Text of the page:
Self-reliance and sustainability in the 21st century.
Keeping your birds warm in winter is critical. If you live in colder climates you will probably need to take some steps in the winter months to ensure that your hens stay warm. Chickens and other fowl are fairly cold hardy, but they still get chilly when the temperatures dip below freezing.
Heating the coop can be an expensive and sometimes dangerous option, as it increases the risk of fire on your farm. While an effective heating mechanism can be set up in a coop, there are plenty of affordable and easy ways to make sure that your chickens stay warm and comfortable in the winter months.
Ensuring your hens have plenty of access to fresh water is vital. If you have electricity in your coop you can buy a heated water bowl for your chickens, but if that’s not an option you can still combat ice with a few cool tricks. One method is to pack a rubber car tire with styrofoam or another insulator, and then put the chicken’s waterer in the central hole.
Using rubber water troughs will aid the attentive farmer: if you are checking your hens regularly you can leave them with a regular rubber trough, and easily knock out any ice as it forms. Floating ping pong balls in the water will also help keep waves moving around in the water, preventing freezing. Unfortunately no method except for electric heat can guarantee keeping mother nature at bay, but these tricks will give you an advantage against the ice.
Lighting the coop is a popular way to keep chickens warm, but it is fraught with as many fire risks as a heater and won’t give off as much warmth. A coop kept too warm will actually hurt your chicken’s natural abilities to adjust their body temperatures, making a trip out into the weather even more shocking for their systems. Instead of focusing on heating the coop, think about what you can to do make sure your chickens are heathy enough to happily survive a tough winter.
The so-called “deep litter method” is a popular way of keeping a winter coop clean. This method uses some of the principles of regular composting, allowing your chicken’s debris to break down in the coop over the course of a season. It involves a thorough clean of the coop in the spring and fall, and a thick layer of pine shavings to start. Simply put, you will turn over the bedding every week or so and add new shavings on top. This method of chicken keeping is very effective in winter, when moving manure can be a hassle, and results in excellent garden fertilizer come spring.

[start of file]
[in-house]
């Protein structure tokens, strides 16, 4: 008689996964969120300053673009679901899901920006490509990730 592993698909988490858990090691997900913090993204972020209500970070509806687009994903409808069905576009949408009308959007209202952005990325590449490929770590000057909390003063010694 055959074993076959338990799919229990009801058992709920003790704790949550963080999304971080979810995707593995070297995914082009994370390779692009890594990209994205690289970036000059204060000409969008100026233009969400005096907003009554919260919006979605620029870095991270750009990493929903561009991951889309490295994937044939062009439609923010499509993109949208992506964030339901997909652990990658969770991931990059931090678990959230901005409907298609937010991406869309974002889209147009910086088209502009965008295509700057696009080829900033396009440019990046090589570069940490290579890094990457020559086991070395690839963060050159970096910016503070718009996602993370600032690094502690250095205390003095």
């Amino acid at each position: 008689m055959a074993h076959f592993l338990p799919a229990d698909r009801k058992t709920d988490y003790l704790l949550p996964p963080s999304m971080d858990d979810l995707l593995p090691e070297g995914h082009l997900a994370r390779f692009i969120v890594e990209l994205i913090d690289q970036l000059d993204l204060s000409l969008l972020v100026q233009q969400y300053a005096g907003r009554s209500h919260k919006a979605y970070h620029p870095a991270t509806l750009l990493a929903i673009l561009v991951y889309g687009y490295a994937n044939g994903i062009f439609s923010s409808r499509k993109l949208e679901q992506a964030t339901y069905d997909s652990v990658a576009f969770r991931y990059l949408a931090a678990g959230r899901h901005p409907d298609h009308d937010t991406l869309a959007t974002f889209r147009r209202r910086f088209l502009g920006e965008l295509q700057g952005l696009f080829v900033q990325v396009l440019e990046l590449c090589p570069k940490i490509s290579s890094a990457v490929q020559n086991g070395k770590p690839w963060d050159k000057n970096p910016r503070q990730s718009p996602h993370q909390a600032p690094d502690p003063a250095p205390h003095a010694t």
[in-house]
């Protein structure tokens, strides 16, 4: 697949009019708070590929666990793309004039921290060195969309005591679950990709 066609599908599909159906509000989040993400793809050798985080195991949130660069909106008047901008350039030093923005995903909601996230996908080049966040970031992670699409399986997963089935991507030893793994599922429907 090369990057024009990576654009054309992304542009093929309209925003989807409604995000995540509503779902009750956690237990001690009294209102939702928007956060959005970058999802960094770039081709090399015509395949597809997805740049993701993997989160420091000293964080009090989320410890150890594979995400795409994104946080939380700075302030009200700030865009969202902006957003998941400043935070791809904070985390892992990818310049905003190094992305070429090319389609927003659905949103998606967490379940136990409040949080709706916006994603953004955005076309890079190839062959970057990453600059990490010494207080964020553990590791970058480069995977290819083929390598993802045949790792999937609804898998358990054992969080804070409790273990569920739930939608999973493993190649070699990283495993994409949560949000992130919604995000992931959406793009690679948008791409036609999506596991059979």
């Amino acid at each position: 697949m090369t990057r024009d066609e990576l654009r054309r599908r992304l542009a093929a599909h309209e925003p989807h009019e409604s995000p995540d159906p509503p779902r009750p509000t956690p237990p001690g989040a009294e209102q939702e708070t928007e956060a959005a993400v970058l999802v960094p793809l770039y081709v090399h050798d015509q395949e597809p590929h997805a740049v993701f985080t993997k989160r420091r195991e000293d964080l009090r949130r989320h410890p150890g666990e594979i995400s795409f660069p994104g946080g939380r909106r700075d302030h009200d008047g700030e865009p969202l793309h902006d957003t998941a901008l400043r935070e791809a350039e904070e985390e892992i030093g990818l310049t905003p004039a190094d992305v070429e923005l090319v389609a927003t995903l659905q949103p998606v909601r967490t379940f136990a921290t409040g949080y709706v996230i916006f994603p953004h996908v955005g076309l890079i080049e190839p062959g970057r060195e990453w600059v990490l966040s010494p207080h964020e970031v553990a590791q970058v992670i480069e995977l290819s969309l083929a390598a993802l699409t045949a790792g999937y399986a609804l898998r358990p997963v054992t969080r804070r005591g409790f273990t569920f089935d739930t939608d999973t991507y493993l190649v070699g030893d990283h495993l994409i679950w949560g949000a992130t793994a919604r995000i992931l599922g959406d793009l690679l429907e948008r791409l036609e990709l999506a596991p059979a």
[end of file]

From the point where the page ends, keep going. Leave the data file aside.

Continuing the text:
The right-sized coop, and good ventilation in the coop, can make a huge difference in your chicken’s ability to thrive in winter. Over-crowded chickens are never happy, but with too much space a shelter can become drafty. You don’t want a air-tight chicken house, however. Not enough ventilation results in trapped moisture, which leads to frostbite and bad smells. Small air vents should always be included, and many companies even offer small exhaust fans designed for hen houses.
Think about the winter temperatures in your area when selecting chicken breeds. While many breeds of chicken are cold hardy, some are much more tolerant than others and a few breeds are not hardy at all. In addition to better surviving the winter, cold hardy breeds are also more likely to continue laying throughout the darker months. Heavy-weight breeds, and ones bred in colder climates, tend to thrive in winter.
These include Orpingtons, Rhode Island Reds, and Australorps, and many hatcheries will have a section of their offerings dedicated to cold-hardy hens.
Snow can be an excellent insulator for your coop. Make sure you shovel out paths for your chickens and a space for them to get out and about, but leave the snow that gathers around the sides of your coop to help seal any would-be drafts.
Finally, remember that even chickens love a hot meal on a cold day. Most hens will always enjoy warm oatmeal, and the chillier it is outside the more they’ll appreciate heated foods and other snacks with extra protein. Not only will treats keep them warm, but any extra weight they gain will give them another layer against the cold weather.
Keeping your chickens warm in winter only takes a little bit of extra effort, and healthy birds will reward you throughout the year.
Kirsten Lie-Nielsen farms about 2 acres of a suburban homestead using geese for weeding and guarding purposes, raising chickens for eggs, bees for honey, and maintaining vegetable gardens for personal use. Find Kirsten online at Days Ferry Organics and read all of her MOTHER EARTH NEWS blog posts here.
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